2. Tra la lally
The elf broke off singing with a musical laugh. "Too many tra-la-lallys, brother?" he asked.
"I fear one tra-la-lally is ever one too many, Elladan," said Glorfindel, joining the laughter. "At least have mercy on the ears of your poor horse. Still it certainly is a day for singing. Lord Celeborn, perhaps you could give us something a bit more tuneful."
And truly it was a day for singing. Celeborn obliged with a gentle lyrical song in praise of the beauties of summer, the music itself filled with delicious warmth. The four rode side-by-side through glorious sunlight, dappled only by wisps of cloud. They were close to the Shire now and expected that very soon they would arrive at the famous bridge over the Baranduin. Beyond that point, the king had proclaimed, no man could pass, but the invisible boundary to protect hobbit lands did not apply to elvenkind.
The landscape was softer here than the environs of Imladris with rolling hills and slow rivers rather than babbling mountain streams. The soft drone of insects filled the summer air.
Each rider was lost in his own thoughts as they approached the bridge and crossed into a land that they only knew through the descriptions given by Mithrandir and the hobbits of the fellowship - much as the hobbit-folk had once only known of the elven kingdoms through the tales of rare travellers such as Bilbo Baggins. The Shire side of the river was wooded, but looked well tended. Indeed, flowers had been planted to either side of the road, so that anyone arriving over the bridge was greeted by a burst of colour.
The very instant they had crossed the bridge, an excited squeal burst from the undergrowth and suddenly the four riders were struggling to prevent their horses from trampling a pack of giggling hobbit children underfoot. Glorfindel laughed as he heard a tiny girl gasp breathlessly "They're so beautiful."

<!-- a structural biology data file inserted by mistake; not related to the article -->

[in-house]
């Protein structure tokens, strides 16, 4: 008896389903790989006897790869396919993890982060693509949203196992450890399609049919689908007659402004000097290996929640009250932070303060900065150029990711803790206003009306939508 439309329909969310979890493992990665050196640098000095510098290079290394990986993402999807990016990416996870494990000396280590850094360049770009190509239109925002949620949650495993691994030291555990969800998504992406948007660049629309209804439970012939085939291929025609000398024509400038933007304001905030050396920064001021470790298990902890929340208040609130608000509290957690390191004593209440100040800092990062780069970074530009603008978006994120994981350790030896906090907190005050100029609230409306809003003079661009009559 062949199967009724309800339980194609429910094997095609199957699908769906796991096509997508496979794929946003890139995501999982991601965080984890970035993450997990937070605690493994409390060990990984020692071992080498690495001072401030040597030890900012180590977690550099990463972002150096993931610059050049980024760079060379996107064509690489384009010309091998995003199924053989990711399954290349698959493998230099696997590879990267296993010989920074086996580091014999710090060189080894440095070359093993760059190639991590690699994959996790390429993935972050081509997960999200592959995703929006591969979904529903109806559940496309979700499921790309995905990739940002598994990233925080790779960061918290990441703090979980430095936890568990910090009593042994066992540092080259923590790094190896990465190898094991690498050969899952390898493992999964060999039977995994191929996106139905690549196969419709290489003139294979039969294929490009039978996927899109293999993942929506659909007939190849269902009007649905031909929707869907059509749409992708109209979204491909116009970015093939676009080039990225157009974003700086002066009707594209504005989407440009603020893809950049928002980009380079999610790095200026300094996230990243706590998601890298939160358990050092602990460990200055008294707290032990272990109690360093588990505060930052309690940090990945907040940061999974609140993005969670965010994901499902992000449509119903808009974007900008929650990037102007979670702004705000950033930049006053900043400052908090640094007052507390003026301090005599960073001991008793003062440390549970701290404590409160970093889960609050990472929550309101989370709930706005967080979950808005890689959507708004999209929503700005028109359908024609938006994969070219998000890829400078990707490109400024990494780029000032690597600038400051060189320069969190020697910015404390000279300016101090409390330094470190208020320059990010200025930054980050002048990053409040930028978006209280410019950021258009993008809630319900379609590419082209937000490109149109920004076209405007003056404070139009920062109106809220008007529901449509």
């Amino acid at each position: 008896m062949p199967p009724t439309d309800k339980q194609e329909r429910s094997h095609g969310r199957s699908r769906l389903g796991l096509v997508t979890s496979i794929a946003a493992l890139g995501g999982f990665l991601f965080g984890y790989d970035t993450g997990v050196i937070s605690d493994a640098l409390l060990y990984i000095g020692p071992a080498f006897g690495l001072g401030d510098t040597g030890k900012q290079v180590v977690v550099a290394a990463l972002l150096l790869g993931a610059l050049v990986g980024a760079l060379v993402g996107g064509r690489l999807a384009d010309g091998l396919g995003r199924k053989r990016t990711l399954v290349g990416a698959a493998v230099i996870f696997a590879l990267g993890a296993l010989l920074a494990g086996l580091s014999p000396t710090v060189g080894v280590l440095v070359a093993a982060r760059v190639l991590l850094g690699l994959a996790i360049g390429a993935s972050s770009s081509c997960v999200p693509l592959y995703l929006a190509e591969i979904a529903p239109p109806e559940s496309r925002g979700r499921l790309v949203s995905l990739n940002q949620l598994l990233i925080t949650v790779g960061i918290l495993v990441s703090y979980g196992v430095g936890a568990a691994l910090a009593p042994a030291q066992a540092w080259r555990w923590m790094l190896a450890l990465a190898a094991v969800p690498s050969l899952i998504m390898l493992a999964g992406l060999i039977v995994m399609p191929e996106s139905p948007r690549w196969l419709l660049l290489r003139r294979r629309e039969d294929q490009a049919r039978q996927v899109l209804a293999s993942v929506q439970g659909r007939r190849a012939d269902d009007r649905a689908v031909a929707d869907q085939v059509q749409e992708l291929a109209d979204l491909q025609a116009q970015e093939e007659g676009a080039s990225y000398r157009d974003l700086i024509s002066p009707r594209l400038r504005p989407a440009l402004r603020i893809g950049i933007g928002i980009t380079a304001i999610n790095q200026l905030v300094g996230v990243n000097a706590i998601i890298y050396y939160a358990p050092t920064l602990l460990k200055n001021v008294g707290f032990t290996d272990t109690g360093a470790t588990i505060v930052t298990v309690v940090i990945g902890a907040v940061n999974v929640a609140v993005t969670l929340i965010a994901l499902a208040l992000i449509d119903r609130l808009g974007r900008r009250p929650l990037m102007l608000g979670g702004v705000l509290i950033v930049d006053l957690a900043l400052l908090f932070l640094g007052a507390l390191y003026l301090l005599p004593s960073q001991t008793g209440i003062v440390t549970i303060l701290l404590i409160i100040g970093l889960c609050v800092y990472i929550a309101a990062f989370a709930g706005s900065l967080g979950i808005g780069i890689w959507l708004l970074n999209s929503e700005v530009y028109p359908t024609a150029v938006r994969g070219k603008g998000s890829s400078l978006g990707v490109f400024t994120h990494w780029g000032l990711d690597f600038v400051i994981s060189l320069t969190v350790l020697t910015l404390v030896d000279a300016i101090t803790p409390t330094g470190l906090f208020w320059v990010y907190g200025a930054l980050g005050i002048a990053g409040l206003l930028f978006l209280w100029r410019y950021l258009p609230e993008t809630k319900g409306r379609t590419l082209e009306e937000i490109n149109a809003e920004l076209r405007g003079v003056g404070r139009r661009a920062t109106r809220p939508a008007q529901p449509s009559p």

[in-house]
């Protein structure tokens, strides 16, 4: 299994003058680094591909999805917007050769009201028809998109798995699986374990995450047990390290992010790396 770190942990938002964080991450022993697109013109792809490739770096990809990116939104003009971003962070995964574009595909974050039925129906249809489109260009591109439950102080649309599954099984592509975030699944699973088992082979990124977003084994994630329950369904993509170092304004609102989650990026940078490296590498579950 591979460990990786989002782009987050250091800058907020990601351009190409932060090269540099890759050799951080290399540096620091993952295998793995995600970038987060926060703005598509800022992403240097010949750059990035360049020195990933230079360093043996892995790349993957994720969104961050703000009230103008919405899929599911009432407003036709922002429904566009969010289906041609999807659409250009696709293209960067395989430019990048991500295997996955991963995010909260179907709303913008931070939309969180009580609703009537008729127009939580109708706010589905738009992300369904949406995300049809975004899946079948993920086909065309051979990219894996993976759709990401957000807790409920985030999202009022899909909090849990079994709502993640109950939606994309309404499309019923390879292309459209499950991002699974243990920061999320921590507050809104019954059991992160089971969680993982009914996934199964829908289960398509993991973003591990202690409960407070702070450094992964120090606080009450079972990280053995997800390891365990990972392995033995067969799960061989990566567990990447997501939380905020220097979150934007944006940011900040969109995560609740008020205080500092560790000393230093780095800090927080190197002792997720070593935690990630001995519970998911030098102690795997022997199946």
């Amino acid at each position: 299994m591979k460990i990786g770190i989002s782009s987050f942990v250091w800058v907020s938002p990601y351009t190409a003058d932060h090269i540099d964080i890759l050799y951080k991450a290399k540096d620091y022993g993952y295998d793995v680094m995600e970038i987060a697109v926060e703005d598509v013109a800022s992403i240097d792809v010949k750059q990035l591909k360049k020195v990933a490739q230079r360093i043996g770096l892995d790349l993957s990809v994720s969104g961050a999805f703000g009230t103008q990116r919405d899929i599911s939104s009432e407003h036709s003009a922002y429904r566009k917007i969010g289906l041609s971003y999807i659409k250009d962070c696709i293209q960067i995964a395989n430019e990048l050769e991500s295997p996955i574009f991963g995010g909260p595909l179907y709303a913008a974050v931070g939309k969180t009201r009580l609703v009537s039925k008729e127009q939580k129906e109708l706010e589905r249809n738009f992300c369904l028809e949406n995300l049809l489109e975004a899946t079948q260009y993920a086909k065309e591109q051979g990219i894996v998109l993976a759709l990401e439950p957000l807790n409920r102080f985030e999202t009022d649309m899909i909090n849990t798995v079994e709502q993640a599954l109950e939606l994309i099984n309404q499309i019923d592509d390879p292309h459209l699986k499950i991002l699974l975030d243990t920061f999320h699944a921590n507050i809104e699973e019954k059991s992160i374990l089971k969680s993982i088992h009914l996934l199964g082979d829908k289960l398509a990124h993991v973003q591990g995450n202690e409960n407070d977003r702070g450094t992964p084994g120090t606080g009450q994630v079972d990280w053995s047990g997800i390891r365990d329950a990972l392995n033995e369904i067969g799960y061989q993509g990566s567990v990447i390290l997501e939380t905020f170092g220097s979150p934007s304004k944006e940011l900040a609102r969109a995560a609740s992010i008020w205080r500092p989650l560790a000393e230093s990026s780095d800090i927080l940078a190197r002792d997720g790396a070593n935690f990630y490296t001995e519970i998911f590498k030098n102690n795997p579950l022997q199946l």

Celeborn murmured a few calming words to his mount before he addressed the youngsters. "Good afternoon hobbit folk. Could you tell us if we are on the right road for Brandy Hall?"
"Y-yes sir," replied a small boy, his eyes hidden from the riders by a mop of brown curls.
"Thank you," said the elf-lord and instructed his horse to walk on. The children looked disappointed and Glorfindel couldn't bear to leave them looking so miserable after their first encounter with elves.
"Are you coming to the Free Fair?" he asked them.
A dozen curly heads nodded in reply.
He dropped his voice to a conspiratorial whisper. "Then we shall see you there, for we have been invited by our old friends the Mayor, the Master and the Thain," he said. The little hobbits looked awed - and Glorfindel was highly amused that, however amazed the children were by seeing elves, the idea that they were the friends of the three most important personages in the Shire was even more impressive.
"Please, lord elf, can you do magic? Like Gandalf?" One of the slightly larger boys piped up. His question caused a flurry of excitement among the children. Glorfindel recalled Mithrandir speaking of how much the Shire- folk loved his fireworks. The memory of the extraordinary wizard clouded his thought for a moment, but Elrohir, bending down to address the hobbits, distracted him.